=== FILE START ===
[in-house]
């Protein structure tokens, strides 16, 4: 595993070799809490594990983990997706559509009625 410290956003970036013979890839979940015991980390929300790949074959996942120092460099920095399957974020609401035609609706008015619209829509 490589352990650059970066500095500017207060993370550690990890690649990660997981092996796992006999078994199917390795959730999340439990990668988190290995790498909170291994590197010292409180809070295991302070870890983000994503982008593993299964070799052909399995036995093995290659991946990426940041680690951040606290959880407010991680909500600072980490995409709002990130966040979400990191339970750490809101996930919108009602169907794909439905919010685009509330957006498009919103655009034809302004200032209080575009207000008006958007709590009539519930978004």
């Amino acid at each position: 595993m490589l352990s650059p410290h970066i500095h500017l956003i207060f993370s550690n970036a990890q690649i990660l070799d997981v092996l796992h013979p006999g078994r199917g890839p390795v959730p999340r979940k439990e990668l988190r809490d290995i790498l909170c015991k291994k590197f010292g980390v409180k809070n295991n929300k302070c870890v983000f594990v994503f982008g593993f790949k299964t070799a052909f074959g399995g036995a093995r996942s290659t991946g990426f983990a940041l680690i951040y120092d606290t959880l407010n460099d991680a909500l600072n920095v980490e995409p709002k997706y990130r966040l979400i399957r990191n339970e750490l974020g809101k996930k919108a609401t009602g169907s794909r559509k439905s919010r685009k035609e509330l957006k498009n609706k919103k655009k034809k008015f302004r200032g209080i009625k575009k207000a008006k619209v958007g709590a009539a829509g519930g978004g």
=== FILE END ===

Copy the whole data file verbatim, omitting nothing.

[in-house]
């Protein structure tokens, strides 16, 4: 595993070799809490594990983990997706559509009625 410290956003970036013979890839979940015991980390929300790949074959996942120092460099920095399957974020609401035609609706008015619209829509 490589352990650059970066500095500017207060993370550690990890690649990660997981092996796992006999078994199917390795959730999340439990990668988190290995790498909170291994590197010292409180809070295991302070870890983000994503982008593993299964070799052909399995036995093995290659991946990426940041680690951040606290959880407010991680909500600072980490995409709002990130966040979400990191339970750490809101996930919108009602169907794909439905919010685009509330957006498009919103655009034809302004200032209080575009207000008006958007709590009539519930978004």
């Amino acid at each position: 595993m490589l352990s650059p410290h970066i500095h500017l956003i207060f993370s550690n970036a990890q690649i990660l070799d997981v092996l796992h013979p006999g078994r199917g890839p390795v959730p999340r979940k439990e990668l988190r809490d290995i790498l909170c015991k291994k590197f010292g980390v409180k809070n295991n929300k302070c870890v983000f594990v994503f982008g593993f790949k299964t070799a052909f074959g399995g036995a093995r996942s290659t991946g990426f983990a940041l680690i951040y120092d606290t959880l407010n460099d991680a909500l600072n920095v980490e995409p709002k997706y990130r966040l979400i399957r990191n339970e750490l974020g809101k996930k919108a609401t009602g169907s794909r559509k439905s919010r685009k035609e509330l957006k498009n609706k919103k655009k034809k008015f302004r200032g209080i009625k575009k207000a008006k619209v958007g709590a009539a829509g519930g978004g």